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Ferrell v. BGF Global LLC

United States District Court, W.D. Oklahoma

February 13, 2018

TRUDY FERRELL, individually and as personal representative of the ESTATE OF GREGORY FERRELL, deceased, Plaintiff,
BGF GLOBAL, LLC, et al., Defendants.



         Before the Court is Defendants' Motion to Strike (Daubert), Motion in Limine and Brief in Support as to Plaintiff's Expert Larry Cole [Doc. No. 104]. Plaintiff has filed her responses in opposition [Doc. Nos. 117, 119], and Defendants have replied [Doc. Nos. 123, 124]. The matter is fully briefed and at issue.

         Rule 702 of the Federal Rules of Evidence imposes upon the Court an important “gate-keeping” function with regard to the admissibility of expert opinions. It provides:

A witness who is qualified as an expert by knowledge, skill, experience, training, or education may testify in the form of an opinion or otherwise if:
(a) the expert's scientific, technical, or other specialized knowledge will help the trier of fact to understand the evidence or to determine a fact in issue;
(b) the testimony is based on sufficient facts or data;
(c) the testimony is the product of reliable principles and methods; and (d) the expert has reliably applied the principles and methods to the facts of the case.

Fed. R. Evid. 702. In considering whether an expert's opinion is admissible, the Court performs a two-step analysis. First, the Court determines whether the expert is qualified by knowledge, skill, experience, training or education to render the opinion that the expert offers. Second, if the expert is so qualified, the Court must decide whether the expert's opinion is reliable under the principles set forth in the seminal cases of Daubert v. Merrell Dow Pharmaceuticals, Inc., 509 U.S. 579 (1993) and Kumho Tire Co. v. Carmichael, 526 U.S. 137 (1999) and would assist the fact finder. 103 Investors I, L.P. v. Square D Co., 470 F.3d 985, 990 (10th Cir. 2006); Ralston v. Smith & Nephew Richards, Inc., 275 F.3d 965, 969 (10th Cir. 2001). “If expert testimony is not reliable under Daubert/Kumho, it is not admissible under Rule 702.” James River Ins. Co. v. Rapid Funding, LLC, 658 F.3d 1207, 1215 n. 1 (10th Cir. 2011).

         Courts have broad discretion in determining the admissibility of expert testimony. Taylor v. Cooper Tire & Rubber Co., 130 F.3d 1395, 1397 (10th Cir. 1997). A district court also has broad discretion to decide “how to assess an expert's reliability, including what procedures to utilize in making that assessment, as well as in making the ultimate determination of reliability.” Dodge v. Cotter Corp., 328 F.3d 1212, 1223 (10th Cir. 2003) (citing Kumho Tire, 526 U.S. at 152; United States v. Velarde, 214 F.3d 1204, 1208-09 (10th Cir. 2000)).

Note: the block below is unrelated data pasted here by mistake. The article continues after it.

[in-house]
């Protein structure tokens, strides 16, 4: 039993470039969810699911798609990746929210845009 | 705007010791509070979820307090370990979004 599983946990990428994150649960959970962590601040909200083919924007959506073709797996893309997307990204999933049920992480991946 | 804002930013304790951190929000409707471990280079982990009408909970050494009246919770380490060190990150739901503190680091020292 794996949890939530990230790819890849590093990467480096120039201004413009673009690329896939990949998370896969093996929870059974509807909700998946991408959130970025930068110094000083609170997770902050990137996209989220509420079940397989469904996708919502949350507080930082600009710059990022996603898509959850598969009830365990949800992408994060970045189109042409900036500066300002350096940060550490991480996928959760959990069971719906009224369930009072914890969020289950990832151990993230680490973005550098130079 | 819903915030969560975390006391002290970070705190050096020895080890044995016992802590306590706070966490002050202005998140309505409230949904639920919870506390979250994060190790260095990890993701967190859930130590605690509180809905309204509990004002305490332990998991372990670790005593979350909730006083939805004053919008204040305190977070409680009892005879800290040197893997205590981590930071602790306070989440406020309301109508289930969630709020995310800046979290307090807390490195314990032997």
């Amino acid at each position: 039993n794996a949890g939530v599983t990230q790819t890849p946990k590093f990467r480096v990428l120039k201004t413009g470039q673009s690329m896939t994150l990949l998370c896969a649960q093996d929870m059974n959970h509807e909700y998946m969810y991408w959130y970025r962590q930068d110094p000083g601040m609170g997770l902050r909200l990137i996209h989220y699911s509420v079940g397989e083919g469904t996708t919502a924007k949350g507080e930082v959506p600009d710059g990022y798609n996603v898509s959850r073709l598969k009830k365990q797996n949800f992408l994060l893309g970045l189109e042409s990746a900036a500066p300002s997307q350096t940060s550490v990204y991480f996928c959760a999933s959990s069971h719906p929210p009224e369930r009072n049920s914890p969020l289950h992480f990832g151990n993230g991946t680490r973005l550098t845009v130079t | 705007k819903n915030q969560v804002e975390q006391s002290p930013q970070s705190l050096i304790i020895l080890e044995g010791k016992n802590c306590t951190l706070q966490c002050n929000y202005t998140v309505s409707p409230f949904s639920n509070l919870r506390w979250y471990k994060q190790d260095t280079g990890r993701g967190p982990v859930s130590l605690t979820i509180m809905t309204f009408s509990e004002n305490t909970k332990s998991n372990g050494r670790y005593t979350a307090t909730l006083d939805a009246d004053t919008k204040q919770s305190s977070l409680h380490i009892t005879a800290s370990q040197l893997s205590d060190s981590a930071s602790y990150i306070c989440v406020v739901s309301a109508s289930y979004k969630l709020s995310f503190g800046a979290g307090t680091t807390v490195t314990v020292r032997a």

This action stems from an automobile accident in which Plaintiff's husband, Gregory, was killed when his car collided with a semi-truck driven by Defendant Lawrance Dildine. At the time of the accident, Dildine was employed as a truck driver for Defendant BGF Global, LLC (BGF). BGF has stipulated Dildine was acting within the scope of his employment when the accident occurred. In support of her claims against BGF and Dildine, Plaintiff retained Larry Cole as an expert witness. Mr. Cole is president of Trucking Experts, Inc. He has provided expert testimony in trucking cases approximately thirty times since 2012 and has worked in the trucking industry since 1984. In addition, Mr. Cole has held numerous positions relating to safety and compliance. He has been certified as a driving instructor for the State of Arkansas and for sleep deprivation/fatigue awareness training.

         For purposes of the instant Motion, Defendants do not question Cole's qualifications as an expert regarding general trucking issues. Defendants, however, object to the opinions he has reached in his April 5, 2017 expert report (the “Cole Report”) regarding Defendants' actions, and any opinions concerning human factors such as perception, reaction and driver fatigue.[1] Defendants request that Cole be stricken as an expert witness, or alternatively, that an order in limine issue with respect to his proposed testimony.

         In summary, Cole states the following opinions regarding Dildine:

1) Pursuant to federal regulations, after Dildine previously tested positive for marijuana (while employed for another company), he had a duty to complete a Substance Abuse Professional evaluation;
2) Dildine had a duty to comply with Federal Motor Carrier Safety Regulations (FMCSR) regarding hours of service, and, at the time of the accident Dildine exceeded the prescribed seventy hour time cap;
3) Dildine had a duty to follow trucking industry standards to scan far enough ahead to be able to react safely to approaching situations;
4) Dildine had a duty to look for hazards prior to approaching the intersection;
5) Dildine had a duty to operate the semi-truck in a manner as to eliminate known distractions, such as talking on the telephone; and
6) Dildine had a duty to know the speed he was traveling immediately prior to approaching the intersection;

Cole Report at 46-47 [Doc. No. 104-1]. Cole also sets forth certain opinions regarding what he describes as BGF's “questionable ...

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